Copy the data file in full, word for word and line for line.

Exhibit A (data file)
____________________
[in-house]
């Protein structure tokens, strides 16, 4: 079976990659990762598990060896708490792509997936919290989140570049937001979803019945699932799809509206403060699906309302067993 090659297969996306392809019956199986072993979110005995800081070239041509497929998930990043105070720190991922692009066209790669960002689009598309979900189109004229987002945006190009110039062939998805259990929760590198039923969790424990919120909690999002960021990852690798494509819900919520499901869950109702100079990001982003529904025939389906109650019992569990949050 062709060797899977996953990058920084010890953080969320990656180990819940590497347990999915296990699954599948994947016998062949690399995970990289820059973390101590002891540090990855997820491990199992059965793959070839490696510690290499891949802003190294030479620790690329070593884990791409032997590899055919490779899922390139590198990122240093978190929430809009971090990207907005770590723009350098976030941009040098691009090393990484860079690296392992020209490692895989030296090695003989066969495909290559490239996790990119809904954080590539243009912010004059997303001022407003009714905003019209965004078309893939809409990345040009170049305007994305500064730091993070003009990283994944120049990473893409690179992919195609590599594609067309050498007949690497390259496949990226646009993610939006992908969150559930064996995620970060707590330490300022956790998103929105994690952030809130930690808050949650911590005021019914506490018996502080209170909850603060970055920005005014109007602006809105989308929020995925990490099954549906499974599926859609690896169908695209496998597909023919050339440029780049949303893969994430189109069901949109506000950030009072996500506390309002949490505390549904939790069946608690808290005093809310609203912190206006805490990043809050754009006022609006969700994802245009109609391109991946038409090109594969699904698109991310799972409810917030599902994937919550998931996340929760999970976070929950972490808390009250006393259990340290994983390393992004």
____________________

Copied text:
[in-house]
């Protein structure tokens, strides 16, 4: 079976990659990762598990060896708490792509997936919290989140570049937001979803019945699932799809509206403060699906309302067993 090659297969996306392809019956199986072993979110005995800081070239041509497929998930990043105070720190991922692009066209790669960002689009598309979900189109004229987002945006190009110039062939998805259990929760590198039923969790424990919120909690999002960021990852690798494509819900919520499901869950109702100079990001982003529904025939389906109650019992569990949050 062709060797899977996953990058920084010890953080969320990656180990819940590497347990999915296990699954599948994947016998062949690399995970990289820059973390101590002891540090990855997820491990199992059965793959070839490696510690290499891949802003190294030479620790690329070593884990791409032997590899055919490779899922390139590198990122240093978190929430809009971090990207907005770590723009350098976030941009040098691009090393990484860079690296392992020209490692895989030296090695003989066969495909290559490239996790990119809904954080590539243009912010004059997303001022407003009714905003019209965004078309893939809409990345040009170049305007994305500064730091993070003009990283994944120049990473893409690179992919195609590599594609067309050498007949690497390259496949990226646009993610939006992908969150559930064996995620970060707590330490300022956790998103929105994690952030809130930690808050949650911590005021019914506490018996502080209170909850603060970055920005005014109007602006809105989308929020995925990490099954549906499974599926859609690896169908695209496998597909023919050339440029780049949303893969994430189109069901949109506000950030009072996500506390309002949490505390549904939790069946608690808290005093809310609203912190206006805490990043809050754009006022609006969700994802245009109609391109991946038409090109594969699904698109991310799972409810917030599902994937919550998931996340929760999970976070929950972490808390009250006393259990340290994983390393992004």